SCHOOLS could see a return to foreign languages on the curriculum.
And nurturing the love of learning another spoken language could put youngsters streets ahead educationally, according to experts.
Education secretary Michael Gove’s national curriculum review could include a return to a compulsory GCSE in a modern foreign language.
The requirement for all teenagers to choose a language in year 10 ended in 2004 under the last Labour government.
That decision led to a huge fall in the number of students studying subjects such as French or German.
But Mr Gove has now suggested that he may decide to include a modern foreign language in his core subjects along with English, maths, science and PE.
Indeed the government’s latest educational benchmark, the English Baccalaureate, includes English, maths, science, a modern foreign language, and either history or geography.
So children at Hawthorn’s Day Nursery in Skelmanthorpe are being given a head start with their Spanish lessons under the watchful eye of mum-of-two and linguist Rosey James.
Rosey, who has lived in Spain for around four years, has been teaching children at the nursery since September last year, with fantastic results.
She said: “We do lots of nursery rhymes, play games such as Heads, Shoulders, Knees and Toes and sometimes go outside.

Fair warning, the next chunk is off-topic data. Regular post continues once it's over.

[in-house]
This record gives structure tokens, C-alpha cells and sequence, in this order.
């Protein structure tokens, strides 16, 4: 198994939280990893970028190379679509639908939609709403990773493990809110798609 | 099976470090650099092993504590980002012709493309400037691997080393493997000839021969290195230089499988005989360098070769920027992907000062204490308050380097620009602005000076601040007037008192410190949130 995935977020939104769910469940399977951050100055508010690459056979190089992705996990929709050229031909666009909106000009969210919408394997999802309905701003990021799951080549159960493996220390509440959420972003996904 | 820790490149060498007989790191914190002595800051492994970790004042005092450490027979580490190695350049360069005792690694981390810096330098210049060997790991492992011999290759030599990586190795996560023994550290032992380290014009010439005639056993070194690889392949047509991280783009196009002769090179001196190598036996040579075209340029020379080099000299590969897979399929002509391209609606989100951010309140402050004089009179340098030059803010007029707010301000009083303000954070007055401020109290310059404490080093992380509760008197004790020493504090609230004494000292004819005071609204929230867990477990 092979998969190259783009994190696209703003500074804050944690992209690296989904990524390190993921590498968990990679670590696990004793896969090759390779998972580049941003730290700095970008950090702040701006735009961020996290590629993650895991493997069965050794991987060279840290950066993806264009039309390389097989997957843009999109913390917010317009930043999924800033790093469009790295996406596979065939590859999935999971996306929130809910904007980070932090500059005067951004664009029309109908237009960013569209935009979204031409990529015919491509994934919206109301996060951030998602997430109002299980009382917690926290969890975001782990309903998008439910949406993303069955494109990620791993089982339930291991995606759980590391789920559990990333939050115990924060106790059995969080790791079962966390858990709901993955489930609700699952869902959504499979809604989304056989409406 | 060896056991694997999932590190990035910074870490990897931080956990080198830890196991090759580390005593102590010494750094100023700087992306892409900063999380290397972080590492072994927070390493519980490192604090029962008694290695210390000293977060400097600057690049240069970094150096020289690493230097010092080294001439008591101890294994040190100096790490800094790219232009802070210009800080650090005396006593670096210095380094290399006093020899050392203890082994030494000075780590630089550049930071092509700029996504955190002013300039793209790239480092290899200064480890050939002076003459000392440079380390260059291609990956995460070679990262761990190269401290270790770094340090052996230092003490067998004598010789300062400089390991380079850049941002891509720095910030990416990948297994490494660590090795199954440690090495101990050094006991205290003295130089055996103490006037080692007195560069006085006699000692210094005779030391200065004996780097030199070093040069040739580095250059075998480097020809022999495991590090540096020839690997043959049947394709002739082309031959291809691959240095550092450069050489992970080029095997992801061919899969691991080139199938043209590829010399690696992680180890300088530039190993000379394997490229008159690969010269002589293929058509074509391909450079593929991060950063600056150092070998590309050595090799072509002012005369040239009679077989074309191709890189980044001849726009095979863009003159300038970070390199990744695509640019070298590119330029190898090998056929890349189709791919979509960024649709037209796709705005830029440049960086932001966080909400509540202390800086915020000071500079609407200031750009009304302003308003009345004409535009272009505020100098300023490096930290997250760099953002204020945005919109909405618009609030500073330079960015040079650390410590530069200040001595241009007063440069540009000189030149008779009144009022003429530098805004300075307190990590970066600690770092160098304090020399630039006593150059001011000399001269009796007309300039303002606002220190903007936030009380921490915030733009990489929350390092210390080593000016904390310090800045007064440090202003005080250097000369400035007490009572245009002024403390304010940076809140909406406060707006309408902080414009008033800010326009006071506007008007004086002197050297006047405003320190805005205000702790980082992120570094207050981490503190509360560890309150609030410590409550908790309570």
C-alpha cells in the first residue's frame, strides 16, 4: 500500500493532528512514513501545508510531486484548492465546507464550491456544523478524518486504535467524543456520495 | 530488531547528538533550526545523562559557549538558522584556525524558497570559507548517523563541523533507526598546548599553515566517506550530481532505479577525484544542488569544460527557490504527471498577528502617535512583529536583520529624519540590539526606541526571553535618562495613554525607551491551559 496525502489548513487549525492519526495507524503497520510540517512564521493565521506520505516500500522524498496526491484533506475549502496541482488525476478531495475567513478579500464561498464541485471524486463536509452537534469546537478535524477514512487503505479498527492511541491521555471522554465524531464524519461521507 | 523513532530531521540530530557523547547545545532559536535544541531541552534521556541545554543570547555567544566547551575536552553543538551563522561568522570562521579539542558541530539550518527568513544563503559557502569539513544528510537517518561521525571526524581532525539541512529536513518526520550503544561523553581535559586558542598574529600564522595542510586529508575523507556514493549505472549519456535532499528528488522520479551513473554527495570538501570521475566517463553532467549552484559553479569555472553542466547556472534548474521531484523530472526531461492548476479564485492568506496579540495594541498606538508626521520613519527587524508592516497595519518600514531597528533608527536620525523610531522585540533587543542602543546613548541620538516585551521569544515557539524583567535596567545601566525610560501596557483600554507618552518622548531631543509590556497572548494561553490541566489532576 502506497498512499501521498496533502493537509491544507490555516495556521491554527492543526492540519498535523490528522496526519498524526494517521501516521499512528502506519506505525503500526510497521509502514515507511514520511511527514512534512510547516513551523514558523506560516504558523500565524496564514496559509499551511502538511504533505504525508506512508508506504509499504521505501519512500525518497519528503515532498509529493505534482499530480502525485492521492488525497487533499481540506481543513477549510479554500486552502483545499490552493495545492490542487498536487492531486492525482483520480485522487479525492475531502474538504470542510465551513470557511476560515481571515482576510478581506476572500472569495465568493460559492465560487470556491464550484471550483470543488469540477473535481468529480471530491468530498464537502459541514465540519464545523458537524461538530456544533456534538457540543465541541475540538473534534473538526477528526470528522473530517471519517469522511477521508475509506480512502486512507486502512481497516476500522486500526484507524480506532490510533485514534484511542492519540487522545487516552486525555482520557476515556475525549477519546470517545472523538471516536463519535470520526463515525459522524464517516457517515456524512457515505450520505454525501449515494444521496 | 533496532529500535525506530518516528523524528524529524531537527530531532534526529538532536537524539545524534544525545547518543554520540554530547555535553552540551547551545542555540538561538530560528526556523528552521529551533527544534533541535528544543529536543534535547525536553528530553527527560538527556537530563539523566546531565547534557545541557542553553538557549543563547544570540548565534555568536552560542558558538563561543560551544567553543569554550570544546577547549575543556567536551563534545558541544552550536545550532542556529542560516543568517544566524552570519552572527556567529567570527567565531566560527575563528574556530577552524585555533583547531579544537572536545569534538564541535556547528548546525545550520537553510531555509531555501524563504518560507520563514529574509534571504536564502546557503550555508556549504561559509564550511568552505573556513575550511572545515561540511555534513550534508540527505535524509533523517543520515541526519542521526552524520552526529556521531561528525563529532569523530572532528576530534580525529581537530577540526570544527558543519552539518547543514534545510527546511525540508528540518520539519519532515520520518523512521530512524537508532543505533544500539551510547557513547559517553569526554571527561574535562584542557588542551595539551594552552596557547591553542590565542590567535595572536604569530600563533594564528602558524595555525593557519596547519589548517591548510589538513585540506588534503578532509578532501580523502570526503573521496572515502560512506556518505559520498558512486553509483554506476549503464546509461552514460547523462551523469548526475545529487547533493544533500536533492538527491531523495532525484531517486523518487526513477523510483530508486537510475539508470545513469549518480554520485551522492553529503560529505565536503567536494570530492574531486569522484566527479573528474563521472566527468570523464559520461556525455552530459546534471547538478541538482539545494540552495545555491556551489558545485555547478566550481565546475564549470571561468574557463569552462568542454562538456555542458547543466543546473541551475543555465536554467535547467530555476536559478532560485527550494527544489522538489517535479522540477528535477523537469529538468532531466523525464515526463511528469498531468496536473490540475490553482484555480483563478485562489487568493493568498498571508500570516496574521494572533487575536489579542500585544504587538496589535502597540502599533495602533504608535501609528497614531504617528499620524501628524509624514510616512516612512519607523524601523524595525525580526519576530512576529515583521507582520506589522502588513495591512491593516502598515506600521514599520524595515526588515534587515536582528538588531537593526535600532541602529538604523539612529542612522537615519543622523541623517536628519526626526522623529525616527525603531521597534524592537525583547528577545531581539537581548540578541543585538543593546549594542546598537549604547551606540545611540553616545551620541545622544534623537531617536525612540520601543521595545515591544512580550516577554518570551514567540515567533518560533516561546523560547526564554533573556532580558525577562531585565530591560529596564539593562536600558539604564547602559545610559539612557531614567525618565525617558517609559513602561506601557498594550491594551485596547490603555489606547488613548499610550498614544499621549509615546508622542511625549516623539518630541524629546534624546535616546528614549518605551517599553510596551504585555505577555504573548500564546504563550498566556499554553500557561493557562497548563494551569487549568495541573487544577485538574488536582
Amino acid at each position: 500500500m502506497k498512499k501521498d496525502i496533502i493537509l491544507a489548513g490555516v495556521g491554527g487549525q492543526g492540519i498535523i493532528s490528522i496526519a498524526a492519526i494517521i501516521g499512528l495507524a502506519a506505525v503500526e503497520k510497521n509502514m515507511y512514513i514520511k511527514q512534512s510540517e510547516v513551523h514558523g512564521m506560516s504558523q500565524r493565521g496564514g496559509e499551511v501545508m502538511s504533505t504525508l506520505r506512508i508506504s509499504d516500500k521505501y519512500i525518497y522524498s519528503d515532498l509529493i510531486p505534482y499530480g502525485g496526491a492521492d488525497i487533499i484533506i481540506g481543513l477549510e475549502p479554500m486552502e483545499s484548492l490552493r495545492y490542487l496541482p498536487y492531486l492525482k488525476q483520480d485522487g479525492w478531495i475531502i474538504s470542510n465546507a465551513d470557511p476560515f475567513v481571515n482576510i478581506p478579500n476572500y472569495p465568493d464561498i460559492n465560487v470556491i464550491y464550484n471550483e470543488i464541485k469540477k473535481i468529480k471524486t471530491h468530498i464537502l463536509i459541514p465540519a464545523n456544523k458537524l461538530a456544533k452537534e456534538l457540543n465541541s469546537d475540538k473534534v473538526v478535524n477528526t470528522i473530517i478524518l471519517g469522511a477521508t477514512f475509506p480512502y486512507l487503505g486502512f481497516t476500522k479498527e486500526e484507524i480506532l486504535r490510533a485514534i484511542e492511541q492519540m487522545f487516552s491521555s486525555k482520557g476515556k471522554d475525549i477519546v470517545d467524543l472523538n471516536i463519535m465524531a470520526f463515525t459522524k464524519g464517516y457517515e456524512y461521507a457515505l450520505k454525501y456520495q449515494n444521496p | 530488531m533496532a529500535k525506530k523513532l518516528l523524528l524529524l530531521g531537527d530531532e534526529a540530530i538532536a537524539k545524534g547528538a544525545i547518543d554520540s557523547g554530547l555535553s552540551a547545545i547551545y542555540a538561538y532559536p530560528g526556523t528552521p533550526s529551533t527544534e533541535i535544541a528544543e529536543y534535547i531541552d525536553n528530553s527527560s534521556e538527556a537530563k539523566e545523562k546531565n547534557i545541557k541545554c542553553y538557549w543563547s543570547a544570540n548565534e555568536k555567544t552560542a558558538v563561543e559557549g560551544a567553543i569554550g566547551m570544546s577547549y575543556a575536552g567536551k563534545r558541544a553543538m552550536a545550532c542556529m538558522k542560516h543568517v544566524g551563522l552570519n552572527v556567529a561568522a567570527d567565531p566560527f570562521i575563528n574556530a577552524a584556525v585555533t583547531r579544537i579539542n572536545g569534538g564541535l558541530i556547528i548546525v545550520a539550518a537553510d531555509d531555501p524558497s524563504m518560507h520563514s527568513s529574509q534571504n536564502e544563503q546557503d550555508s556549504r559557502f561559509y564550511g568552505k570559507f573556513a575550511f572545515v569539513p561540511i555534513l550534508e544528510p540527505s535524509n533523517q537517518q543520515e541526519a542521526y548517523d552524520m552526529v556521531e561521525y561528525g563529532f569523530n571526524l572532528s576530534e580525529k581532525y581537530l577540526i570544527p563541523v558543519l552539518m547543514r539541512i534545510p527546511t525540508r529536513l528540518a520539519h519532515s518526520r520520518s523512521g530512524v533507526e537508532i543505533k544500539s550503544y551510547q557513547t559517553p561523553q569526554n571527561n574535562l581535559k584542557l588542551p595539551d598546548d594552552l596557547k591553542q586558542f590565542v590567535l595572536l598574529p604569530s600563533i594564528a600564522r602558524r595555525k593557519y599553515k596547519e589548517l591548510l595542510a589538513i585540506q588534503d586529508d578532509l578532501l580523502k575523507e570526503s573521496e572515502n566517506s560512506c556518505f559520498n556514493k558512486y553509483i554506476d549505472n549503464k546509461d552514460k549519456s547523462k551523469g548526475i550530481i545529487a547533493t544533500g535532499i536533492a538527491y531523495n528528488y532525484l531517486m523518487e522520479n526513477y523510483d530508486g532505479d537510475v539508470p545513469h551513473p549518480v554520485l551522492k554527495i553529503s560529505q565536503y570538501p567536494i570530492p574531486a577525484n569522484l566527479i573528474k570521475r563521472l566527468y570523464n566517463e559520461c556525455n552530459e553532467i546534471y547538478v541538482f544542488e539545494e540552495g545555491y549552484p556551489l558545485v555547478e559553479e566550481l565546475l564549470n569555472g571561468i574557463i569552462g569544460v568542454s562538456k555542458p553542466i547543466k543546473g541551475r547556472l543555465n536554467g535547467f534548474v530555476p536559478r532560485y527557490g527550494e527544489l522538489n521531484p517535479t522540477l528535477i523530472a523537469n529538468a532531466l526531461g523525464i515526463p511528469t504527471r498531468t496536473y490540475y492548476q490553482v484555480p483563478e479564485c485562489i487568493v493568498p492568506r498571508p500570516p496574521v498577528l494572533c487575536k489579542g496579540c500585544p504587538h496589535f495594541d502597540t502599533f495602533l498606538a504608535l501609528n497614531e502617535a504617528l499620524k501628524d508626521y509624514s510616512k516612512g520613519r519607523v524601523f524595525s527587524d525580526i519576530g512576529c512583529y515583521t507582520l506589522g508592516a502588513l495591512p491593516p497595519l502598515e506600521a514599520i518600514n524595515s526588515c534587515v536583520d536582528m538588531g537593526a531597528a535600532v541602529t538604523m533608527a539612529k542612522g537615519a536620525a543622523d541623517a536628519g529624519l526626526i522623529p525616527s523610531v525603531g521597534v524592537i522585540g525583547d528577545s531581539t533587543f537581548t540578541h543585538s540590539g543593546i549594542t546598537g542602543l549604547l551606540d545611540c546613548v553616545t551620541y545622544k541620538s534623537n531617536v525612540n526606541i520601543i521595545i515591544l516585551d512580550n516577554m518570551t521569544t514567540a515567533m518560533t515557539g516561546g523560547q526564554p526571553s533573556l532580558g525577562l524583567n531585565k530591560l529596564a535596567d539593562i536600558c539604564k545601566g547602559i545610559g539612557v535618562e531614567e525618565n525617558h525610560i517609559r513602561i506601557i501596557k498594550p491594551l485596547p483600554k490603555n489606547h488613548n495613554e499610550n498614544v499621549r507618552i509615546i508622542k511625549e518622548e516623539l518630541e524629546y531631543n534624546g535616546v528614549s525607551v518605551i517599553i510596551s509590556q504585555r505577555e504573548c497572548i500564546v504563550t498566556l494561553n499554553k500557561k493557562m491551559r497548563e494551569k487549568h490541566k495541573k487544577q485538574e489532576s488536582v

“I speak in Spanish the whole time – I leave the room then come back in and only speak Spanish then for half an hour.
“It’s easier that way with youngsters rather than adults, they just soak it up rather than learn it.
“I’m not expecting to produce linguists, but just want to give the children an understanding that there are other languages and that it is possible to communicate with people from other countries and cultures by using their language instead of ours.
“Hopefully it is kindling an interest in other words and other sounds and hopefully the children will go on to express an interest in learning another language at school.
“Some of the parents have told me that their children go home and sing some of the songs – and some of them have even been speaking some of the words when they go on holiday to Spain. So it’s definitely worthwhile.”
Nursery managers Rebekah Clee and Zoe Barrow have been delighted by the feedback prompted by the sessions.
Rebekah said: “We did it as a trial initially, but its been really successful and we’ve had some really good feedback from parents about how the children are enjoying it.”
At Almondbury High School and Language College, modern foreign languages are thriving with the school bucking the national trend.
Every pupil takes at least one GCSE in a modern foreign language and many take two.
The college teaches French, German and Spanish as part of the curriculum, but it also teaches other less traditional languages such as Mandarin, Italian and Urdu.
Sandra Quarmby, associate assistant headteacher, said it had also had pupils getting GCSE Arabic as well as Mandarin, Chinese and Japanese in the past.
Almondbury also runs a successful programme where its modern foreign language staff, which includes foreign language staff from as far afield as Columbia, teach languages in the feeder primary schools.
In 2009 the school received the British Council International School Award for a second time.
The award ensures that the school will continue to be an international school until 2012.